Search
Follow UPGRADE

   Member of AWSA

  Info about AWSA

 

[See their Bios on the Partners Page by clicking on the Blogger box, above]

     PARTNERS:

Lina AbuJamra

Sue Badeau

Dianne Barker

Twila Belk

Gail Bones

Harriet Bouchillon

Mary Carver

Jeanne Cesena

Pamela Christian

Lisa Copen

Erin Davis

Diane Dean

Deb DeArmond

Kelly DeChant

Danna Demetre

Melissa Edgington

Debbi Eggleston

Pat Ennis

Morgan Farr

Pam Farrel

Sally Ferguson

Liz Cowen Furman

Gail Goolsby

Sheila Gregoire

Kate Hagen

Doreen Hanna

Holly Hanson

Becky Harling

Debbie Harris

Nali Hilderman

Cathy Horning

Kathy Howard

Mary James

Priscilla Jenson

Lane P. Jordan

Rebecca Jordan

Ellie Kay

Maria Keckler

Sylvia Lange

Debby Lennick

Peggy Leslie

Kathi Lipp

Kolleen Lucariello

Kathi Macias

Paula Marsteller

Melissa Mashburn

Dianne Matthews

Cindi McMenamin

Elaine W. Miller

Kathy Collard Miller

Lynn Mosher

Karen O'Connor

Yvonne Ortega

Arlene Pellicane

Ava Pennington

Laura Petherbridge

Gail Purath

Marcia Ramsland

Kaley Rhea

Rhonda Rhea

Vonda Rhodes

Cynthia Ruchti

Julie Sanders

Judy Scharfenberg

Deedra Scherm

Laurel Shaler

Joanie Shawhan

Stephanie Shott

Poppy Smith

Susan K. Stewart

Stacie Stoelting

Letitia "Tish" Suk

Jill Swanson

Janet Thompson

Janice Thompson

Teri Thompson

Brittany Van Ryn

Elizabeth Van Tassel

Leslie Vernick

Laurie Wallin

Julie Watson

Joan C. Webb

Shonda Savage Whitworth

Cherri Williamson

Kathy C. Willis

Debbie W. Wilson

Nancy DeMoss Wolgemuth

Jamie Wood

And UPGRADE'S Founder

   Dawn Wilson

 

Entries in Do the Next Right Thing (2)

Thursday
Jun062019

Overcomer or Overwhelmed?

Bible teacher and speaker Ava Pennington is gifted in being able to distill practical truth from scripture, and in this Biblical Thinking UPGRADE, she gives sound advice for those times when circumstances threaten to overwhelm us.

"My husband was determined to use his final months to remind Christians to look up in the midst of their difficulties," Ava says, "But that’s easier said than done."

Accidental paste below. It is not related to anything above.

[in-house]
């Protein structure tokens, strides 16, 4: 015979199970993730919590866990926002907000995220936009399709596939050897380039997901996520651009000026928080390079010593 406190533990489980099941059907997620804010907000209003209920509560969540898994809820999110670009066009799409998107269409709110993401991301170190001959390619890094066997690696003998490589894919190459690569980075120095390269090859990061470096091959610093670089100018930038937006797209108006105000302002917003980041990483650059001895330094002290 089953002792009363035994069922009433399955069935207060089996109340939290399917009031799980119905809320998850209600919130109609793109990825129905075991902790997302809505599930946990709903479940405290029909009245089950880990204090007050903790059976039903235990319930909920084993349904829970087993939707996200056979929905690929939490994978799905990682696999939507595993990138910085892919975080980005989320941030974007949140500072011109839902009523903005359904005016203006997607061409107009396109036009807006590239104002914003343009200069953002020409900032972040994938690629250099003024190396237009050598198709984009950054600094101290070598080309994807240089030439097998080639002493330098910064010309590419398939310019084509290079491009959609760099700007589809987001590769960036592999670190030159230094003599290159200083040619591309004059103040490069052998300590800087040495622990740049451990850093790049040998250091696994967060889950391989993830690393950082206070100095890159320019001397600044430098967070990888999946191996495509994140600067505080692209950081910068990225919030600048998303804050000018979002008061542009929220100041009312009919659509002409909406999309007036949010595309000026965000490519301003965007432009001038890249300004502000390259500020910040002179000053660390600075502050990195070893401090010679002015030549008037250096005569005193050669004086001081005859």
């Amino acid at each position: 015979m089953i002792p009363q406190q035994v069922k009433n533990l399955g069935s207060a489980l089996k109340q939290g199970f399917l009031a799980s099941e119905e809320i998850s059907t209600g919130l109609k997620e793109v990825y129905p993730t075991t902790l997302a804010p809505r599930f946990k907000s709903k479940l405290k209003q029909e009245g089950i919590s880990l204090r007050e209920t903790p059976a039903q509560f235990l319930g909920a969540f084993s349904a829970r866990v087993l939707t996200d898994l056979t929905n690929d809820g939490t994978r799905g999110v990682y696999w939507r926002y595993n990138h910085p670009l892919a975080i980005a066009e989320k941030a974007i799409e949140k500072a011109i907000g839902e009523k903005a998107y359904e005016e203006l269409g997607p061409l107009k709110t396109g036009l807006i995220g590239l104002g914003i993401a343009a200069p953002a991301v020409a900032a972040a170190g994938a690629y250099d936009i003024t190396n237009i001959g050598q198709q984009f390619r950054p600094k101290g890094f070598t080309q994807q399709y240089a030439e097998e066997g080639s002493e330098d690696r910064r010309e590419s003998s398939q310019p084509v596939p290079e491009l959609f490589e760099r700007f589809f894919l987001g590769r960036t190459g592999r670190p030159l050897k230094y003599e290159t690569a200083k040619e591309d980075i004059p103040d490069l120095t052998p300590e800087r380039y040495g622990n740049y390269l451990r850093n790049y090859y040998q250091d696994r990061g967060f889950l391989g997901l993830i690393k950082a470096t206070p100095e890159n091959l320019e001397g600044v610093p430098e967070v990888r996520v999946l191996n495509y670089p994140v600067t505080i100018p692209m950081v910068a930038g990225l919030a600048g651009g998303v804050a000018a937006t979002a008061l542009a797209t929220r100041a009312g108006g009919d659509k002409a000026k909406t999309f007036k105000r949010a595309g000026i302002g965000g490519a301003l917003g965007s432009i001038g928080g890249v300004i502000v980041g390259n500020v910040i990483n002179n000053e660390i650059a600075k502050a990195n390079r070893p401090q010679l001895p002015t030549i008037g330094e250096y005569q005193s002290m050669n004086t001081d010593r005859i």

I (Dawn) so identify with Ava's words, and this article is timely for me as Ava shares her very personal story. The enemy wants us to live overwhelmed, but that is not what the Lord has for us.

Ava continues . . .

Three months after the oncologist pronounced Russ in remission, we learned the pancreatic cancer had returned with a vengeance, metastasizing to other organs.

Twelve weeks of rejoicing evaporated in an instant.

But his response shocked me almost as much as the prognosis:

“Don’t pray for healing. Of course, I want that and I know God can do it. But this time I believe He has a different purpose for me. I need to share, as much as possible, what it means to know Jesus Christ even in the darkest times. And that has to be my focus during my remaining time.”

For the final eight months of his life, Russ shared his testimony about a different kind of healing. He reminded Christians to look beyond their trials and suffering.

How do we do that?

  • How do we find the strength to see beyond our circumstances? To not be defeated by a diagnosis. Or beaten by a broken relationship.
  • How do we become conquerors instead of conquered? Overcomers instead of overwhelmed? Victorious instead of vanquished?

This is what I saw in my husband in those final eight months.

1. Remember who we belong to

"In him you also, when you heard the word of truth, the gospel of your salvation, and believed in him, were sealed with the promised Holy Spirit, who is the guarantee of our inheritance until we acquire possession of it, to the praise of his glory" (Ephesians 1:13-14 ESV).

Living in a sin-sick world can make it easy to forget who we belong to. Our situation may cause us to think God has forgotten us or doesn’t care, leading us to lose faith.

We can let our circumstances define our relationship with God or we can let our relationship with God define how we view our circumstances.

As Elisabeth Elliot once said, “Faith's most severe tests come not when we see nothing, but when we see a stunning array of evidence that seems to prove our faith vain.”

2. Maintain an eternal focus

"For this light momentary affliction is preparing for us an eternal weight of glory beyond all comparison, as we look not to the things that are seen but to the things that are unseen. For the things that are seen are transient, but the things that are unseen are eternal" (II Corinthians 4:17-18 ESV).